Political correctness at its heart is just the recognition that the power which shapes our lives lay everywhere; that norms inherent in acceptable language, tone or behaviour shape our society, our personal relationships and how we feel about our place within them.

In this sense PC has always been around. You would have been admonished in the 1950s for blasphemy; you’d still be today for slandering the armed services. No one calls these right-wing norms ‘political correctness’ - why? If you’re frowned at and deemed sexist in polite society for calling a woman a ‘cunt’ then it’s because times have changed, not because you’re about to be hauled off to a Gulag. Likewise, that “If you want a nigger for a neighbour, vote Labour” isn’t an acceptable election slogan in 2010, as it was for the Tories in 1964, is also a function of political correctness.

More institutionally, ‘Political correctness’ in the form of Equalities officers, workplace training schemes, International Womens Week and so on is just a recognition that minorities currently face a culturally uneven playing field, and that efforts should be made to combat this at every level.

Paranoia over this leads to a ludicrous position in national life where ‘PC gone mad’ is used to resist any change to the status quo. If you want to argue against being criticised for using the term bum bandit then do so on its merits, don’t hide behind reductivist arguments about free speech. “You can’t say anything these days can you?” Yes you can, we’ll just tell you you’re an idiot.

This is the fine line between censor and censure that gets lost in debates over PC. Of course it’s frightening and unnecessary if norms of politeness are actually enforced by law and an old man is carted off to prison for holding an offensive placard, but such instances are extremely rare.

The much criticised ‘twitter mob’ which complained about Jan Moir’s infamous Daily Mail article were not asking for her to be slung in jail – why shouldn’t they be able to collectively express their disaproval? It’s vital for any healthy, democratic civil society that they do so.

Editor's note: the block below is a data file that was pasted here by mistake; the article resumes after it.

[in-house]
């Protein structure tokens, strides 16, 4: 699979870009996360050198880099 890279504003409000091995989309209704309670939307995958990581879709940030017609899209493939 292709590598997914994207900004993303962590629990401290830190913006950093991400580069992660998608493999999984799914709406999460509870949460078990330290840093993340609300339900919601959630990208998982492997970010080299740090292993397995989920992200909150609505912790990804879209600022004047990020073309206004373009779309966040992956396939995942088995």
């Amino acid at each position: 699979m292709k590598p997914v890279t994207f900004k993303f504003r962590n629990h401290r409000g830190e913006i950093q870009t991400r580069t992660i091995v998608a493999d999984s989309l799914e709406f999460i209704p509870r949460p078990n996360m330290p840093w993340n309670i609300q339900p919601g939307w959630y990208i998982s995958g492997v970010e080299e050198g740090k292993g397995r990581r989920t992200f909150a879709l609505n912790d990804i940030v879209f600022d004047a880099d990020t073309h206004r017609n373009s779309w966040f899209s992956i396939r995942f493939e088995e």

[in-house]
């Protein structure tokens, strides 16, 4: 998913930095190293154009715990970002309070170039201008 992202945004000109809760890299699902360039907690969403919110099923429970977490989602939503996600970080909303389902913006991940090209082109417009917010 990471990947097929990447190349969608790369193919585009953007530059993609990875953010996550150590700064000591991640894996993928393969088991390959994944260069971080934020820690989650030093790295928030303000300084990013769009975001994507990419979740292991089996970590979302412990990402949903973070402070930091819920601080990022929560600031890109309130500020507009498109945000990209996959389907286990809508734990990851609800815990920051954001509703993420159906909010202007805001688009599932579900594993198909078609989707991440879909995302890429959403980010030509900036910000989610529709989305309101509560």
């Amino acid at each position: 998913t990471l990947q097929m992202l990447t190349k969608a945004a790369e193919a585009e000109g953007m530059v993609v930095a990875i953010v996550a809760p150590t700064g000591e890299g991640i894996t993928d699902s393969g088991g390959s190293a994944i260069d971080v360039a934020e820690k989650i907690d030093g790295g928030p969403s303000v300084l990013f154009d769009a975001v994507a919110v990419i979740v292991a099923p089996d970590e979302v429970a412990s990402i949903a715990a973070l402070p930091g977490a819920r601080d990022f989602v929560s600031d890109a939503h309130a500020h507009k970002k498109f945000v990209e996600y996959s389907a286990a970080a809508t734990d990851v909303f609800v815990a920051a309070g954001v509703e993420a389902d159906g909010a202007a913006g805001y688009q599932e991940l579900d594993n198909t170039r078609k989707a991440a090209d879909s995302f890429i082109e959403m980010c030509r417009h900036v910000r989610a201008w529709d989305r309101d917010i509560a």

That’s all that happened to our two shirtless friends. No one called the police or asked for RAG, or say the Shirtless Men Solidarity Group, to be banned by Union diktat from organising on campus - heaven forbid, that would be really despotic. Someone made an individual complaint to a democratic representative, who then acted on it by making a request.

At the very least, these slightly excessive incidents are a price worth paying for the wider cultural shift in the UK towards tolerance that PC has cemented. At best they get people thinking about the ways their behaviour impacts on others.

It’s about time that more of us were proud to be politically correct and that we stood up, jabbed our index finger down onto a conveiniently nearby work surface and declared that ‘PC gone mad’ has gone completely bloody mad!

Saturday, 20 March 2010

'This Week' and what it says about the BBC

For odd ball political junkies like myself, the BBC's 'This Week' is part of a staple weekly diet. What I find curious about This Week, though, is how it has come to project some of the BBC's most deep seated insecurities.

This is probably best manifested in the programs god forsaken obsession with visual metaphors. The latest edition provides a perfect example (the first 90 seconds really have to be seen to be believed). It opens with Andrew Neil introducing the show with the loose conceit of being, for some reason, James Bond. Some accompanying Mission Impossible music is played, interspersed with some piss poor 'technological looking' graphics. Then there's John Pienaar who gives us an interminable round up of the week through the prism of jogging puns. This is usually complimented at some point by a celebrity, wheeled out by their agent to talk about a cause they care about. Usually they admit to "not knowing much about politics really", but that they really think we should care more about the elderly, or something. At this point Neil usually engages in some limp banter to fill the gaps.

All this sits in bizzare juxtaposition with the show at its best, which is essentially when they actually get round to detailed discussion with the shows regular pundits (essentially establishment figures) Michael Portillo and Dianae Abbott or a guest of some intellectual weight, on the weeks' political goings on and their wider implications. It can be genuinely engaging and informative.